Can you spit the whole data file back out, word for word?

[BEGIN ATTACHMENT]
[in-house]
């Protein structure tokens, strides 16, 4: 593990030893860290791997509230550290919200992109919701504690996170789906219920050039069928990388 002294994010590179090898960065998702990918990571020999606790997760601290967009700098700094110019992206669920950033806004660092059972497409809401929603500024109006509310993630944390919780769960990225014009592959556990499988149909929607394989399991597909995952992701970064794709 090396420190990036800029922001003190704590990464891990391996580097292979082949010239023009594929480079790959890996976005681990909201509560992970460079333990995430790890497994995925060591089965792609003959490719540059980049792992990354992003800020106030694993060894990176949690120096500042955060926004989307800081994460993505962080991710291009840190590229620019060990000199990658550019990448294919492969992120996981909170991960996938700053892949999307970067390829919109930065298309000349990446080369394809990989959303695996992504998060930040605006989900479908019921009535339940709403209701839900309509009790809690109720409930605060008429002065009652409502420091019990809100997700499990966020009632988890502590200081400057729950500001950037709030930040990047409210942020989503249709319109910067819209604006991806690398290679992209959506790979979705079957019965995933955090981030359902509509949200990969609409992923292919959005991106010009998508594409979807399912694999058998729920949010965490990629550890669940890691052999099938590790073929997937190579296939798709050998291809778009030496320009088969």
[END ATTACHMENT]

[in-house]
């Protein structure tokens, strides 16, 4: 593990030893860290791997509230550290919200992109919701504690996170789906219920050039069928990388 002294994010590179090898960065998702990918990571020999606790997760601290967009700098700094110019992206669920950033806004660092059972497409809401929603500024109006509310993630944390919780769960990225014009592959556990499988149909929607394989399991597909995952992701970064794709 090396420190990036800029922001003190704590990464891990391996580097292979082949010239023009594929480079790959890996976005681990909201509560992970460079333990995430790890497994995925060591089965792609003959490719540059980049792992990354992003800020106030694993060894990176949690120096500042955060926004989307800081994460993505962080991710291009840190590229620019060990000199990658550019990448294919492969992120996981909170991960996938700053892949999307970067390829919109930065298309000349990446080369394809990989959303695996992504998060930040605006989900479908019921009535339940709403209701839900309509009790809690109720409930605060008429002065009652409502420091019990809100997700499990966020009632988890502590200081400057729950500001950037709030930040990047409210942020989503249709319109910067819209604006991806690398290679992209959506790979979705079957019965995933955090981030359902509509949200990969609409992923292919959005991106010009998508594409979807399912694999058998729920949010965490990629550890669940890691052999099938590790073929997937190579296939798709050998291809778009030496320009088969």